Plus, many of these strategies involve local leaders working with one another to improve their communities. This is not about some federal mandate. This is about hospital leaders working with their local United Way and other civic leaders to provide tangible improvements to the communities they love and serve.
And finally, perhaps most importantly, many of these strategies engage the people in the community to take an active role in improving their health. Nobody wants to be morbidly obese. But if you're a low-wage manual laborer who comes home after dark to unlighted streets with no sidewalks in a crime-infested neighborhood, it is hard to muster enthusiasm for a walk around the block. Likewise, it's hard to eat fresh vegetables and other healthy food if the only nearby shopping is cans on a shelf at the Kwik-E-Mart.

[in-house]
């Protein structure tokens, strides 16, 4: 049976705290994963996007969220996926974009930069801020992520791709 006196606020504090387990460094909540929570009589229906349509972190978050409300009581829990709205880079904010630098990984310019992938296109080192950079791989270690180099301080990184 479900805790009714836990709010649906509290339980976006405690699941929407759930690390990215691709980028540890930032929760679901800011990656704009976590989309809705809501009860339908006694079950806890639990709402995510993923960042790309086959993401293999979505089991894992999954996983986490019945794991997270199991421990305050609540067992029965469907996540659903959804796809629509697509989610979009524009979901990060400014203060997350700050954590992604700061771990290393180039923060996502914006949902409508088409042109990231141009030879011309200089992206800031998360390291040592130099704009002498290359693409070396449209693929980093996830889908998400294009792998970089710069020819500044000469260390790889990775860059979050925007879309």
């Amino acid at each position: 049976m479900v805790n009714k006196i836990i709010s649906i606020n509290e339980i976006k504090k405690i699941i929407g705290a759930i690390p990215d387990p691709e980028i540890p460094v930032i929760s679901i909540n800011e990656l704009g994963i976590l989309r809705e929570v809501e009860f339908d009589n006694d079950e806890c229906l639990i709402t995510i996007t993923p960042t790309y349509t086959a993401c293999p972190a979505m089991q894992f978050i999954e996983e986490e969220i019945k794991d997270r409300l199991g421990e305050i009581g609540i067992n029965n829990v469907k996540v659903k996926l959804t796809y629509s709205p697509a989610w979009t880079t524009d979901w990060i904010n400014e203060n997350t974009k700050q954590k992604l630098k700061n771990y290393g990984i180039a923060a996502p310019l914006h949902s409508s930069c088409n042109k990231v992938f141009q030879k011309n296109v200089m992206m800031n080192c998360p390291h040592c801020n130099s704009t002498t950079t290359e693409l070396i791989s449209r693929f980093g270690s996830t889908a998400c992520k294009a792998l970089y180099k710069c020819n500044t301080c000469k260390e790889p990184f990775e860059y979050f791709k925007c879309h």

"Everyone wants to be healthy and sometimes it's for different reasons. But they also face obstacles. If we remove those obstacles, I think people will make the healthier choices," Levi says. "Personal responsibility is certainly paramount, but you cannot expect people to exercise that personal responsibility in an environment that doesn't support it. We need to be making the healthy choice the easy choice."
And now, more than ever, hospital and physician leaders have the opportunity to make that happen for the people they serve, their neighbors.